Fig. 3.

The effects of genistein on the expressions of α-SMA and Col1A1 in LX2 cells. (A) qRT-PCR was used to determine the effects of genistein on the expression levels of α-SMA and Col1A1 mRNA in LX2 cells, gene expression was normalized to GAPDH mRNA. (B) Western blot was used to assess the effect of genistein on the expression level of α-SMA protein, α-SMA protein expression was normalized against GAPDH level. (C) Immunofluorescence staining of α-SMA was assessed by immunofluorescence assays, DAPI was counterstained the nuclei, representative confocal microscopy images are shown, scale bar 60 μm. ###p < 0.001 vs control group (0.1% DMSO);***p < 0.001, **p < 0.01, *p < 0.05 vs TGF-β1 group. SB43152 is an inhibitor of TGF-β1.

4.3 Genistein ameliorates liver injury and collagen deposition in DMN-induced hepatic fibrosis rats

Liver pathological histology was determined in rats by H&E staining. As shown in Fig. 4A, the structure of hepatic lobular was severely collapsed and formed more complete pseudo-lobules, an abundance of inflammatory cells infiltrated in the portal tract area, the central vein area, and the hepatic sinusoid in DMN rats compared with the control rats. However, compared with the DMN rats, these changes of liver histopathology in genistein-treated rats were significantly improved. Serum biochemistry indices: AST, ALT, ALP, and TBA levels, were also detected. As shown in Fig. 4C, the serum levels of AST, ALT, ALP, and TBA were increased significantly by administration with DMN (p < 0.001) and were evidently reduced by genistein treatment (p < 0.05 or p < 0.01). However, there was no significant difference in sorafenib group, compared with the DMN group.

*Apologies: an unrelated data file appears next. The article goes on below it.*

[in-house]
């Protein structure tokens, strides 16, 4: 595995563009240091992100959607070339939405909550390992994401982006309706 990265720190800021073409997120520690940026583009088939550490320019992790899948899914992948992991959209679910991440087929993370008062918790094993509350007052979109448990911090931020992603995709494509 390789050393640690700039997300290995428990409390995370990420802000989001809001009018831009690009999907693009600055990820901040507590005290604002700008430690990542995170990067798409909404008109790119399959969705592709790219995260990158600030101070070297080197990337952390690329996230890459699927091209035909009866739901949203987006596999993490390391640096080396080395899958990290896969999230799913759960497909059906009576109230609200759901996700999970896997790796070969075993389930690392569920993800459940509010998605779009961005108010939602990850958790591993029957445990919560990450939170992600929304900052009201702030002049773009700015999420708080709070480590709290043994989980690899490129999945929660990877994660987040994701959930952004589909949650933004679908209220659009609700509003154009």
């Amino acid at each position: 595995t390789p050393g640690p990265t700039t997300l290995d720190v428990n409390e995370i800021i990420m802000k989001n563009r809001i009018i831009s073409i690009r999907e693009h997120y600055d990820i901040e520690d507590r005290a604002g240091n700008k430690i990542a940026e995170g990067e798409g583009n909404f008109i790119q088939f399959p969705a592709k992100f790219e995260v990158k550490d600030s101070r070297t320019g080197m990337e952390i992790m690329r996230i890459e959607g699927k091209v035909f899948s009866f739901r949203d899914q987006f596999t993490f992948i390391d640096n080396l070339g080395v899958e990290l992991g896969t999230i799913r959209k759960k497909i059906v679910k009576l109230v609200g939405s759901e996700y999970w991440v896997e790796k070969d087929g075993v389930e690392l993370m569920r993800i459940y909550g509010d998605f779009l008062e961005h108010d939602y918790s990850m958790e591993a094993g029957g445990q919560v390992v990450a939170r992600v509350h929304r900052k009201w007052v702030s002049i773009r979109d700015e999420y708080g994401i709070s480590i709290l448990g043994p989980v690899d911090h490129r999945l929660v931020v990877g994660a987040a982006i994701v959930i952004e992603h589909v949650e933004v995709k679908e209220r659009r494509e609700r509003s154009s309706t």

Fig. 4.

The effects of genistein on the liver injury and the collagen deposition in the DMN-induced rats. (A) Representative images of H&E staining (scale bar 100 μm). (B) Representative histological images stained with sirius red staining (scale bar 200 μm). (C) Serum levels of ALT, AST, ALP and TBA were measured in rats. (D) Sirius red-positive area (%) was assessed by quantitative imaging of sirius red staining. (E) Hyp content in liver was determined. ###p < 0.001 vs control group. ***p < 0.001, **p < 0.01,*p < 0.05 vs DMN group. Alanine aminotransferase (ALT), aspartate aminotransferase (AST), alkaline phosphatase (ALP), total bile acids (TBA), hydroxyproline (Hyp).

In addition, the deposition of collagen fibers was evaluated by sirius red staining. Compared with the control rats, several collagen fibers formed fibrous septum, destroyed the structure of hepatic lobule, and formed pseudo lobule in the liver with hepatic fibrosis (Fig. 4B). After genistein treatment, several changes were improved. For instance, reduced collagen depositions and fibrous septa were observed in these rats compared with the DMN-induced rats. Further, sirius red-positive area was calculated to evaluate indirectly hepatic collagen content. The result indicated that sirius red-positive area was obviously decreased after genistein treatment, compared with the DMN model group (p < 0.05 or p < 0.01; Fig. 4D). The liver tissue Hyp content was further measured to estimate directly the collagen deposition in the liver. The results were consistent with sirius red-positive area (p < 0.01 or p < 0.001; Fig. 4E).

4.4 Genistein regulates the expressions of α-SMA, Col1A1, MMP2/9, and TIMP1 in DMN-induced rats